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Old 03-16-2015, 04:13 AM   #1
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Default Fuel Pump Voltage Drop vs Pressure 1999

Did this test today, results below. I measured the voltage drop on each wire. Looks like the wires are too skimpy for my 255HP.

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Fuel Pump Voltage Drop vs Pressure 1999-fuel%2520pressure%2520drop_zpsveg0kfwf.jpg  
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Old 03-16-2015, 09:38 AM   #2
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Hmm, a current measurement would be useful. I was already planning on installing a circuit that regulates the FP voltage at the pump. A 1V drop across a wire is significant for DC.

Just ask Edison!
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Old 03-16-2015, 10:20 AM   #3
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I'd be really curious to know how much of that 1v drop on the supply side is occurring across the fuel pump relay itself. As Ted75zcar noted, 1v drop on a 12v supply is massive, especially for something as nominally trivial as a fuel pump motor.

Do you have access to a DC ammeter capable of reading several amps?
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Old 03-16-2015, 11:03 AM   #4
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I suppose, since you made the measurements, it is likely that you are planning to jack the pressure up. If not:

The stock FPR is set at 60 psi, so that is where the operating point of the pump is. Flow goes either into engine, or back into tank. Very nearly a steady state proposition from the pump and wiring point of view.
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Old 03-16-2015, 12:34 PM   #5
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Quote:
Originally Posted by Joe Perez View Post
I'd be really curious to know how much of that 1v drop on the supply side is occurring across the fuel pump relay itself. As Ted75zcar noted, 1v drop on a 12v supply is massive, especially for something as nominally trivial as a fuel pump motor.

Do you have access to a DC ammeter capable of reading several amps?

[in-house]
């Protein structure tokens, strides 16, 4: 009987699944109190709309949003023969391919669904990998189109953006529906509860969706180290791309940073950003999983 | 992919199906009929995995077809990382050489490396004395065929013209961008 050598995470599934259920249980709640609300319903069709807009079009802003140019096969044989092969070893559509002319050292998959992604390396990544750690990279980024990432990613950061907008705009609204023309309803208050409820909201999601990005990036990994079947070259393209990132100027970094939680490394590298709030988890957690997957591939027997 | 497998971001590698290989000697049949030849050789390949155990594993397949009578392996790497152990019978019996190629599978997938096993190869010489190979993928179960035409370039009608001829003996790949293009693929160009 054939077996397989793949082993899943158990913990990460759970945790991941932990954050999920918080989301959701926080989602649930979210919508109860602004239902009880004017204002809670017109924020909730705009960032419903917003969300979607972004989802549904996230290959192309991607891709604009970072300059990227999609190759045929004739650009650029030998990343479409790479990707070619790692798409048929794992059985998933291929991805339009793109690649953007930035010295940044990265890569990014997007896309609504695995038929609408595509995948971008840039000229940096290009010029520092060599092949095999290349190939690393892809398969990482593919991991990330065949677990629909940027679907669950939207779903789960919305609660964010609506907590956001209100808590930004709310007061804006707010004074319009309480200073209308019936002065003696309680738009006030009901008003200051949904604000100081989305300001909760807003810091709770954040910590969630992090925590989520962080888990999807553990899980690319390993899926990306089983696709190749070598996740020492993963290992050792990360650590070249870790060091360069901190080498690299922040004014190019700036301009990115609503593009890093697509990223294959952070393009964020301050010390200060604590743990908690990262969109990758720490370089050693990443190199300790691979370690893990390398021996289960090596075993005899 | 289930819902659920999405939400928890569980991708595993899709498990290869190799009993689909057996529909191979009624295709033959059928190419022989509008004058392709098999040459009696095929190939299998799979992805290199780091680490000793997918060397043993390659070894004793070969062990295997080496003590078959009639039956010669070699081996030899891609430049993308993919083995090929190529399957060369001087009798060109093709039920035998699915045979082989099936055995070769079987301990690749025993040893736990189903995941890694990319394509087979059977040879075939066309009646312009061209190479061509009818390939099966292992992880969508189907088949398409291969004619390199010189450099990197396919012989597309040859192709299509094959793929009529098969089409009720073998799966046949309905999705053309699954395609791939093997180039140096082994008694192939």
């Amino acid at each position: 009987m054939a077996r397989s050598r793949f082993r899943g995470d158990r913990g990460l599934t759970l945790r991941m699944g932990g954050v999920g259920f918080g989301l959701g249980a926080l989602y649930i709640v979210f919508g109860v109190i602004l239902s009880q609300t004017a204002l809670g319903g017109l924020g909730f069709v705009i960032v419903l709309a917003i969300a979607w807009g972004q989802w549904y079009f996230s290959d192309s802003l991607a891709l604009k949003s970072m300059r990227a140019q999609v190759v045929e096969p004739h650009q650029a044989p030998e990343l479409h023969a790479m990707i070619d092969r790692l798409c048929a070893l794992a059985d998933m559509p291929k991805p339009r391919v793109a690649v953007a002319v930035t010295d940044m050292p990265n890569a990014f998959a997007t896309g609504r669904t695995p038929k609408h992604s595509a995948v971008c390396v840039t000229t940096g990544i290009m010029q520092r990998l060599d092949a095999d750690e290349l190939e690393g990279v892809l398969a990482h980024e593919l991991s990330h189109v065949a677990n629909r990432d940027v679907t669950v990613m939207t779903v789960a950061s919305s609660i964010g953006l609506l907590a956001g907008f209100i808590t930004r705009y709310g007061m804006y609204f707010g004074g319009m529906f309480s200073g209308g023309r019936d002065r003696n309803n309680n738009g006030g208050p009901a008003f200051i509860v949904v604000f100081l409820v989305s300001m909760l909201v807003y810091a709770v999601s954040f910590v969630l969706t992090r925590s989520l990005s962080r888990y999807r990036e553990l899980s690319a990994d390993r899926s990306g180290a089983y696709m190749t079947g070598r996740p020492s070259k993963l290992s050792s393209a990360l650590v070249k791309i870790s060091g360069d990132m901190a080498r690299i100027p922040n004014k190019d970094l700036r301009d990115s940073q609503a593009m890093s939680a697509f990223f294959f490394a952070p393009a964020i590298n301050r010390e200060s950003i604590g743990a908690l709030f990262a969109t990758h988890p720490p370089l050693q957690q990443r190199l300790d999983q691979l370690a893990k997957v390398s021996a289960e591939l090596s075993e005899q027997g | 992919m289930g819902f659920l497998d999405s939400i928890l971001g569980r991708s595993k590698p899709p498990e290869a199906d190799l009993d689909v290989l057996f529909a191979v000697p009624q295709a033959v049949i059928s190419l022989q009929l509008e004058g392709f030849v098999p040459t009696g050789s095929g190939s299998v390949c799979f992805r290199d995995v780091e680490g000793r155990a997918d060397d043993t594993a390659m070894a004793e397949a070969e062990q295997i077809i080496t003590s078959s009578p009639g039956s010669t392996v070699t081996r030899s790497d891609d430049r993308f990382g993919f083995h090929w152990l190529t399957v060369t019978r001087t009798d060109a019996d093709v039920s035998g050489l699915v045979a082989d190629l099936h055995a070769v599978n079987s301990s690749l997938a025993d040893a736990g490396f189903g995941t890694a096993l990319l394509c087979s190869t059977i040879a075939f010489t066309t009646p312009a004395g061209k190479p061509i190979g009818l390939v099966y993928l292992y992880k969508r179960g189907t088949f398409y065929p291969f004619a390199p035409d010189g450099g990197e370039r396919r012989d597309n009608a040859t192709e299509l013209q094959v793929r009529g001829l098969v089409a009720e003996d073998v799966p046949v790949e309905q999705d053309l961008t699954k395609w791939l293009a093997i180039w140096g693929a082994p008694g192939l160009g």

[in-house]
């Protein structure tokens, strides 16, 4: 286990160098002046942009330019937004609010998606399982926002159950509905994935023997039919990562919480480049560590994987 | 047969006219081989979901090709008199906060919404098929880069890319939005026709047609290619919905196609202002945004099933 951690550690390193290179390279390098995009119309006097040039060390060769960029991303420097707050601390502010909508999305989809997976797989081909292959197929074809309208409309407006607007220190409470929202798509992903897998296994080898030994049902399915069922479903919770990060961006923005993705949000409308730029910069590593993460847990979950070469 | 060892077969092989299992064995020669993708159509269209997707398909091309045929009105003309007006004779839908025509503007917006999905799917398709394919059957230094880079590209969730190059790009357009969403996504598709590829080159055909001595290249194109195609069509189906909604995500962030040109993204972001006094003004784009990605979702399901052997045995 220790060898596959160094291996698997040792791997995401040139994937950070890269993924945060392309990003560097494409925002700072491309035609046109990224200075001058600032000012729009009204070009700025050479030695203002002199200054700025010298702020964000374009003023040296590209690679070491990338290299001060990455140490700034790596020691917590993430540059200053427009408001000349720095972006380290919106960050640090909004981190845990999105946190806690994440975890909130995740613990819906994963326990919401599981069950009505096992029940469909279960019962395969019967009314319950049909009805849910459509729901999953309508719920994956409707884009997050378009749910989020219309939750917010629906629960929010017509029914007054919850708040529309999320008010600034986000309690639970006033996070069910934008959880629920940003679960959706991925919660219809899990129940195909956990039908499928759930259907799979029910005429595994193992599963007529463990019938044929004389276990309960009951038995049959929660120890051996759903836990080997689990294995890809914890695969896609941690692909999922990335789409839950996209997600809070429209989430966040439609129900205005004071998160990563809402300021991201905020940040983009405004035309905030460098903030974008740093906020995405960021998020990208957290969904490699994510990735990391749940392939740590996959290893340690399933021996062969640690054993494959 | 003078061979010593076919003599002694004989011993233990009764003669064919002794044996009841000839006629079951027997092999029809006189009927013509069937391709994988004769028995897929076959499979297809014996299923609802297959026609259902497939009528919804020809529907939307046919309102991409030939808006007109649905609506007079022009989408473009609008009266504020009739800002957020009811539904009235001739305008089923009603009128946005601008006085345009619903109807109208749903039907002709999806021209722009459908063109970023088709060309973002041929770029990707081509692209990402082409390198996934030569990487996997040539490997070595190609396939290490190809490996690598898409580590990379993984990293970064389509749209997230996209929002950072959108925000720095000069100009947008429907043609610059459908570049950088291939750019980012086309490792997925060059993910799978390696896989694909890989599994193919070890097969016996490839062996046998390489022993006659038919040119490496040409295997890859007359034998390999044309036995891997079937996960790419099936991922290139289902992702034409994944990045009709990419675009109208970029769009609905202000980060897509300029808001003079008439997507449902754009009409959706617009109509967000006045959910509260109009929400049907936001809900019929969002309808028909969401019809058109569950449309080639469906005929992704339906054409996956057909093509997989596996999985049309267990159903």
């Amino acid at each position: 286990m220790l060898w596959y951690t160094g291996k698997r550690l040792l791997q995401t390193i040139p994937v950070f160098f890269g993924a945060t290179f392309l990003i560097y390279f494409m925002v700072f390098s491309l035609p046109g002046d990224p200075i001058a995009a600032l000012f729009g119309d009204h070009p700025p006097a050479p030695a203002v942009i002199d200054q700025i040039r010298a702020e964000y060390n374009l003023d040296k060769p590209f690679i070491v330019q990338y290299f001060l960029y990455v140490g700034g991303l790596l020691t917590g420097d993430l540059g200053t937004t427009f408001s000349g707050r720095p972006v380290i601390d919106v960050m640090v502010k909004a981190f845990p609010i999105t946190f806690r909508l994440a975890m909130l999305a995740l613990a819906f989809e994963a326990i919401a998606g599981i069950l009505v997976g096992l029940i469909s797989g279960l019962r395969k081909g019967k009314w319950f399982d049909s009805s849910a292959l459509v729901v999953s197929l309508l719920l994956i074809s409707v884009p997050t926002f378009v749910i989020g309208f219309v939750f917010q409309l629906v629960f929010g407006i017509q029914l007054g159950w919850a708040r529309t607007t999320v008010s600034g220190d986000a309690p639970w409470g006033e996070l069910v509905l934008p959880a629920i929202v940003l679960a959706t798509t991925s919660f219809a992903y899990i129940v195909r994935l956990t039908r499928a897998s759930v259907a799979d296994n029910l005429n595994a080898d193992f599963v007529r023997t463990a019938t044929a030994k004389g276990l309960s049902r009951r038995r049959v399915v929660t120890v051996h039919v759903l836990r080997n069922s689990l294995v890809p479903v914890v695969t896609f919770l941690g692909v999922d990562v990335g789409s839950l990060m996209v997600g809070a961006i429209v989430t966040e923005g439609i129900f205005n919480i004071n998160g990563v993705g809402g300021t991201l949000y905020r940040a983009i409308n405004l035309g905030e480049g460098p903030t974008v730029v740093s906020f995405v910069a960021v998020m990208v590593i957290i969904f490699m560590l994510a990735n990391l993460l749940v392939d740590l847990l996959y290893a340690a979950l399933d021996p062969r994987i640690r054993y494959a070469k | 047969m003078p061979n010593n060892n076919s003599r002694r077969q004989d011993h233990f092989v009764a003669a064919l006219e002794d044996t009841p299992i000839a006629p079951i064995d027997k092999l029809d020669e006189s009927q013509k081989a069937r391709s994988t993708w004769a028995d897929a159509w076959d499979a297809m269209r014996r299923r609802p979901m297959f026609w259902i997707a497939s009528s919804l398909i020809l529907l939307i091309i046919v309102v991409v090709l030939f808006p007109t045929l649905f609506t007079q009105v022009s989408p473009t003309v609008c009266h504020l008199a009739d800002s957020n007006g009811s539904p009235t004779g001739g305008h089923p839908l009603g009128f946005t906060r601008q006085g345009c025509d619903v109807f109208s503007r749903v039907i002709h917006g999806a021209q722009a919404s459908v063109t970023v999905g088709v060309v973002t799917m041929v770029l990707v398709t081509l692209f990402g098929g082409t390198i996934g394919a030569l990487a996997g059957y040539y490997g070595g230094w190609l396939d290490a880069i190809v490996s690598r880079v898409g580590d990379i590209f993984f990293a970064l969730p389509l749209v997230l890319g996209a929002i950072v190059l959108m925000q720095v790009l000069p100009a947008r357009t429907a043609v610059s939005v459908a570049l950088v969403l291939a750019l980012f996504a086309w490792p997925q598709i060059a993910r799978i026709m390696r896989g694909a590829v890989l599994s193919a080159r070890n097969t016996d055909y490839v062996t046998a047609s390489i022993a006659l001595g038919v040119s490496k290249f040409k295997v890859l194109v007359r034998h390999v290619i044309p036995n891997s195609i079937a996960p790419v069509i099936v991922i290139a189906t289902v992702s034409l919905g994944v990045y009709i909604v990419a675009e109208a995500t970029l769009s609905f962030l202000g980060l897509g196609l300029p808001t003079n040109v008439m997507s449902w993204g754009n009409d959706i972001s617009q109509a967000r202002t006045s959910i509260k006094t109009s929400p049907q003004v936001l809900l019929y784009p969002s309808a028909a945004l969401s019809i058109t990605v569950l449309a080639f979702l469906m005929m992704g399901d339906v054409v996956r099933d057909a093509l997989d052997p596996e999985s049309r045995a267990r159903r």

I have a meter that will got to 10A.

Looks like relay is under the dash.... Not sure I want to go digging for it to measure voltage drop across it.

Just checked walbro specs though

60 PSI = 10A current
90 PSI = 12A current.

I think the fuel/pump has 16 gauge wire going to it.

This calculator: American Wire Gauge table and AWG Electrical Current Load Limits with skin depth frequencies and wire breaking strength

Shows, with 12 ft of wire, at 12V

10A =1 V drop
12A = 1.2V drop

So not that far off.
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Old 03-17-2015, 12:25 AM   #6
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Well, I guess the numbers add up then.

Just more incentive to build a high-current input spanning switch mode converter. The non-linearity that is tolerated in automotive electrical systems just baffles me.

I imagine you are probably going to install a higher gauge feed. I think if I was going that route I would probably drive a secondary relay at the pump using the existing control signal. That way you can wire directly from the battery with the larger conductor, but you don't have to run it back and forth.

I suspect this is discussed at length somewhere around here.

Dig the SC build by the way, I am in the process of piecing together my own compound ... even though everybody tells me not to do it
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Old 03-17-2015, 09:36 AM   #7
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Quote:
Originally Posted by Ted75zcar View Post
The non-linearity that is tolerated in automotive electrical systems just baffles me.
Many years ago, there was a movement within the industry to transition to a 42v electrical system for this exact reason. Interest in the concept died out when the automakers started assuming that within 10-20 years we'd all be driving EVs with much higher-voltage electrical systems and the point would be moot.


Here we are in the 21st century, and our few EVs still have 12v electrical systems to drive all their conventional accessories.
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Old 03-17-2015, 01:51 PM   #8
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Quote:
Originally Posted by Ted75zcar View Post
Well, I guess the numbers add up then.

Just more incentive to build a high-current input spanning switch mode converter. The non-linearity that is tolerated in automotive electrical systems just baffles me.

I imagine you are probably going to install a higher gauge feed. I think if I was going that route I would probably drive a secondary relay at the pump using the existing control signal. That way you can wire directly from the battery with the larger conductor, but you don't have to run it back and forth.

I suspect this is discussed at length somewhere around here.

Dig the SC build by the way, I am in the process of piecing together my own compound ... even though everybody tells me not to do it
Yes sir, that's the plan. Just going to add a relay near the battery area, and have it trigger off the old F/P wire. And thanks! I tested the oil pump flow rate on my engine last night, so getting close! (unintentional test btw)
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Old 02-03-2016, 03:18 PM   #9